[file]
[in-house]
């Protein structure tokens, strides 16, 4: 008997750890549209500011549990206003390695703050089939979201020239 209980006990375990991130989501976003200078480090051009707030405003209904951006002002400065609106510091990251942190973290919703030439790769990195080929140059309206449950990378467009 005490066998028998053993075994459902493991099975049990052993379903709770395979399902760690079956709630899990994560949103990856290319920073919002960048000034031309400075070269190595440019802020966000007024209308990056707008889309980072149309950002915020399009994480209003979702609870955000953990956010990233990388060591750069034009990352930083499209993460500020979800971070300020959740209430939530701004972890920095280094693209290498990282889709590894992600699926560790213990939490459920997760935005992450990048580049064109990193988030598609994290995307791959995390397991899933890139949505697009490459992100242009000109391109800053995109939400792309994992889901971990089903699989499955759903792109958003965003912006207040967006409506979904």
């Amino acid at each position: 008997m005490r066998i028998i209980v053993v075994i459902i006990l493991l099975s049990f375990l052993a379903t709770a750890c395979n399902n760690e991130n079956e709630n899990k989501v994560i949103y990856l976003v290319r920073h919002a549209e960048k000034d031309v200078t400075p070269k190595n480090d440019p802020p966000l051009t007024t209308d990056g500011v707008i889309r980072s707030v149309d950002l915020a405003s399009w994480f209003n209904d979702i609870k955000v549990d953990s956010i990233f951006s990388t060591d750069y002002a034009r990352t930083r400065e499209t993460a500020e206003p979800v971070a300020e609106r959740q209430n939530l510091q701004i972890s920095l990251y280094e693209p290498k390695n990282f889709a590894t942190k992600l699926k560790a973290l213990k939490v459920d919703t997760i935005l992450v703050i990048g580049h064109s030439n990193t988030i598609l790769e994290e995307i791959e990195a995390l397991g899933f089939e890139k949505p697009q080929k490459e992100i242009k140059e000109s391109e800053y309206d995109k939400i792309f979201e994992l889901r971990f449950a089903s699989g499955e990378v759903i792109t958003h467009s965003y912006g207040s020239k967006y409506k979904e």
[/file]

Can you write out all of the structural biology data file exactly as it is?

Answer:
[in-house]
């Protein structure tokens, strides 16, 4: 008997750890549209500011549990206003390695703050089939979201020239 209980006990375990991130989501976003200078480090051009707030405003209904951006002002400065609106510091990251942190973290919703030439790769990195080929140059309206449950990378467009 005490066998028998053993075994459902493991099975049990052993379903709770395979399902760690079956709630899990994560949103990856290319920073919002960048000034031309400075070269190595440019802020966000007024209308990056707008889309980072149309950002915020399009994480209003979702609870955000953990956010990233990388060591750069034009990352930083499209993460500020979800971070300020959740209430939530701004972890920095280094693209290498990282889709590894992600699926560790213990939490459920997760935005992450990048580049064109990193988030598609994290995307791959995390397991899933890139949505697009490459992100242009000109391109800053995109939400792309994992889901971990089903699989499955759903792109958003965003912006207040967006409506979904």
């Amino acid at each position: 008997m005490r066998i028998i209980v053993v075994i459902i006990l493991l099975s049990f375990l052993a379903t709770a750890c395979n399902n760690e991130n079956e709630n899990k989501v994560i949103y990856l976003v290319r920073h919002a549209e960048k000034d031309v200078t400075p070269k190595n480090d440019p802020p966000l051009t007024t209308d990056g500011v707008i889309r980072s707030v149309d950002l915020a405003s399009w994480f209003n209904d979702i609870k955000v549990d953990s956010i990233f951006s990388t060591d750069y002002a034009r990352t930083r400065e499209t993460a500020e206003p979800v971070a300020e609106r959740q209430n939530l510091q701004i972890s920095l990251y280094e693209p290498k390695n990282f889709a590894t942190k992600l699926k560790a973290l213990k939490v459920d919703t997760i935005l992450v703050i990048g580049h064109s030439n990193t988030i598609l790769e994290e995307i791959e990195a995390l397991g899933f089939e890139k949505p697009q080929k490459e992100i242009k140059e000109s391109e800053y309206d995109k939400i792309f979201e994992l889901r971990f449950a089903s699989g499955e990378v759903i792109t958003h467009s965003y912006g207040s020239k967006y409506k979904e």